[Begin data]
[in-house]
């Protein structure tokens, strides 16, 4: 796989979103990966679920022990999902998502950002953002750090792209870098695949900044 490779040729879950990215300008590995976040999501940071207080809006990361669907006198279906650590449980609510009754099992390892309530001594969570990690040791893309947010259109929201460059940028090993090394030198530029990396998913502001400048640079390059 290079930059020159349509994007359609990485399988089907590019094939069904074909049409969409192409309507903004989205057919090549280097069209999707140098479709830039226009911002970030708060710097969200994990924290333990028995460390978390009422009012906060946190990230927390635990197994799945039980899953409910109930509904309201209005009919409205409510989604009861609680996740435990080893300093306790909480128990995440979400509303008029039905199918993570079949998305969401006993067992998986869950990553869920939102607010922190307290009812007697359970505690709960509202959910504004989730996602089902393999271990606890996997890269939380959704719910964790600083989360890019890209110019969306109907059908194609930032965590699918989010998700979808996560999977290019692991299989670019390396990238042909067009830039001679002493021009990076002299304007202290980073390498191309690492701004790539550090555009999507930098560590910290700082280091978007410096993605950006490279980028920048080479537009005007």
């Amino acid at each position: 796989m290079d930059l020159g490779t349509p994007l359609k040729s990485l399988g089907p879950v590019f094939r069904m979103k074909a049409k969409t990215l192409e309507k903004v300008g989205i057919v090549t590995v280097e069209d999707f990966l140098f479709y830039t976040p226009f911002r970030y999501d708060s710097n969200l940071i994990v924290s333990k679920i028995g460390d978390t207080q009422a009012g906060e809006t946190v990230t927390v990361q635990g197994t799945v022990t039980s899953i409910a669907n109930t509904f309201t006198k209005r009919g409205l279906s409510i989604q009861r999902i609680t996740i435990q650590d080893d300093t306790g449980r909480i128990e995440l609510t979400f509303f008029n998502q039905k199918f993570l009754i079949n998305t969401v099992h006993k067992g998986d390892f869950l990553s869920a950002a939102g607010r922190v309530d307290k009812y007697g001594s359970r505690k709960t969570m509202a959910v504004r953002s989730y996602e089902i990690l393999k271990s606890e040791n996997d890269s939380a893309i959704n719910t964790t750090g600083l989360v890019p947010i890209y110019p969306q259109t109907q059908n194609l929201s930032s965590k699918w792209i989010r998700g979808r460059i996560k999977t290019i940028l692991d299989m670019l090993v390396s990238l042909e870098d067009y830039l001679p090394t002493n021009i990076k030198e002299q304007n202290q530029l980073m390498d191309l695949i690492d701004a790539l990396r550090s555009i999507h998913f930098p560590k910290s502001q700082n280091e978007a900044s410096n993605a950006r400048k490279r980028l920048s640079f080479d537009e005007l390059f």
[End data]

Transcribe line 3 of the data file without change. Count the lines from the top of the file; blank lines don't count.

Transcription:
């Amino acid at each position: 796989m290079d930059l020159g490779t349509p994007l359609k040729s990485l399988g089907p879950v590019f094939r069904m979103k074909a049409k969409t990215l192409e309507k903004v300008g989205i057919v090549t590995v280097e069209d999707f990966l140098f479709y830039t976040p226009f911002r970030y999501d708060s710097n969200l940071i994990v924290s333990k679920i028995g460390d978390t207080q009422a009012g906060e809006t946190v990230t927390v990361q635990g197994t799945v022990t039980s899953i409910a669907n109930t509904f309201t006198k209005r009919g409205l279906s409510i989604q009861r999902i609680t996740i435990q650590d080893d300093t306790g449980r909480i128990e995440l609510t979400f509303f008029n998502q039905k199918f993570l009754i079949n998305t969401v099992h006993k067992g998986d390892f869950l990553s869920a950002a939102g607010r922190v309530d307290k009812y007697g001594s359970r505690k709960t969570m509202a959910v504004r953002s989730y996602e089902i990690l393999k271990s606890e040791n996997d890269s939380a893309i959704n719910t964790t750090g600083l989360v890019p947010i890209y110019p969306q259109t109907q059908n194609l929201s930032s965590k699918w792209i989010r998700g979808r460059i996560k999977t290019i940028l692991d299989m670019l090993v390396s990238l042909e870098d067009y830039l001679p090394t002493n021009i990076k030198e002299q304007n202290q530029l980073m390498d191309l695949i690492d701004a790539l990396r550090s555009i999507h998913f930098p560590k910290s502001q700082n280091e978007a900044s410096n993605a950006r400048k490279r980028l920048s640079f080479d537009e005007l390059f």